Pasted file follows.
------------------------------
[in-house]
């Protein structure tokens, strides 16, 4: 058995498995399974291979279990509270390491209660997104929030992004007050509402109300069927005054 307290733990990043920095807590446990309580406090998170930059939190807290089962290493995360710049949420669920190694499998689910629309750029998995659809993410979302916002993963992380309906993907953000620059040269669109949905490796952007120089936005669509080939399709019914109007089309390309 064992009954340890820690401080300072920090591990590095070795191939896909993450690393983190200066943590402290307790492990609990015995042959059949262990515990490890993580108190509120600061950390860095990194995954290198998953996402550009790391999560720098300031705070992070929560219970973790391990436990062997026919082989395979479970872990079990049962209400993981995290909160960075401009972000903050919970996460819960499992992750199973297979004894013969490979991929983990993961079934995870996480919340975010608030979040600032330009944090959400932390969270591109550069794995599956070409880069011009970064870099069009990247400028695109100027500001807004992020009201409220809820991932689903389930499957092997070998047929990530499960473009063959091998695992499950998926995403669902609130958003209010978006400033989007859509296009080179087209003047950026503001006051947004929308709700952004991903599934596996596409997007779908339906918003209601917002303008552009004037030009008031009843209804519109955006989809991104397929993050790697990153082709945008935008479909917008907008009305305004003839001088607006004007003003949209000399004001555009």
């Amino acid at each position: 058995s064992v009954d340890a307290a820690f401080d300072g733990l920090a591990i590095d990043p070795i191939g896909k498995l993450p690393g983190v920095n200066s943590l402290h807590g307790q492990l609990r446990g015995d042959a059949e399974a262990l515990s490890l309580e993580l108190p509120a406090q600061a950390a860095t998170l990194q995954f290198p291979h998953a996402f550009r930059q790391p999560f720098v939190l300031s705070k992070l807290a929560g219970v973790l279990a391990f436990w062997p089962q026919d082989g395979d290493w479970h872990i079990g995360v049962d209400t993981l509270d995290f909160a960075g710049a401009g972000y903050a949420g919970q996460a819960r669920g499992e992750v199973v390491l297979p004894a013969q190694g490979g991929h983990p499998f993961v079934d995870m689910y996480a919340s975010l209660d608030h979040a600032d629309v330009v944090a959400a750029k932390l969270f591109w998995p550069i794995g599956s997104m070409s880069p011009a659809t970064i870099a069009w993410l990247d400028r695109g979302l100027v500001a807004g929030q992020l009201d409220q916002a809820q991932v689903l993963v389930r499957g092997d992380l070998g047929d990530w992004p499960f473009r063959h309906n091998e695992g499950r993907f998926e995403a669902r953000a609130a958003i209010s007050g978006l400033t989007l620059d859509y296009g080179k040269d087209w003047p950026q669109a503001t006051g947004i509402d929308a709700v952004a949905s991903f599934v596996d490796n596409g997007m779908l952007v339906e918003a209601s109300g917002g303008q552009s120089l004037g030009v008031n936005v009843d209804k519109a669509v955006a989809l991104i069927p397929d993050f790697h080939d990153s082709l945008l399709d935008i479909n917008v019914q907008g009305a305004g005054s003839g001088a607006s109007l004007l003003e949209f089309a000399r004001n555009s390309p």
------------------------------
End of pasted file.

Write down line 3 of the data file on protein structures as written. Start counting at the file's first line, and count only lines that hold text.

């Amino acid at each position: 058995s064992v009954d340890a307290a820690f401080d300072g733990l920090a591990i590095d990043p070795i191939g896909k498995l993450p690393g983190v920095n200066s943590l402290h807590g307790q492990l609990r446990g015995d042959a059949e399974a262990l515990s490890l309580e993580l108190p509120a406090q600061a950390a860095t998170l990194q995954f290198p291979h998953a996402f550009r930059q790391p999560f720098v939190l300031s705070k992070l807290a929560g219970v973790l279990a391990f436990w062997p089962q026919d082989g395979d290493w479970h872990i079990g995360v049962d209400t993981l509270d995290f909160a960075g710049a401009g972000y903050a949420g919970q996460a819960r669920g499992e992750v199973v390491l297979p004894a013969q190694g490979g991929h983990p499998f993961v079934d995870m689910y996480a919340s975010l209660d608030h979040a600032d629309v330009v944090a959400a750029k932390l969270f591109w998995p550069i794995g599956s997104m070409s880069p011009a659809t970064i870099a069009w993410l990247d400028r695109g979302l100027v500001a807004g929030q992020l009201d409220q916002a809820q991932v689903l993963v389930r499957g092997d992380l070998g047929d990530w992004p499960f473009r063959h309906n091998e695992g499950r993907f998926e995403a669902r953000a609130a958003i209010s007050g978006l400033t989007l620059d859509y296009g080179k040269d087209w003047p950026q669109a503001t006051g947004i509402d929308a709700v952004a949905s991903f599934v596996d490796n596409g997007m779908l952007v339906e918003a209601s109300g917002g303008q552009s120089l004037g030009v008031n936005v009843d209804k519109a669509v955006a989809l991104i069927p397929d993050f790697h080939d990153s082709l945008l399709d935008i479909n917008v019914q907008g009305a305004g005054s003839g001088a607006s109007l004007l003003e949209f089309a000399r004001n555009s390309p």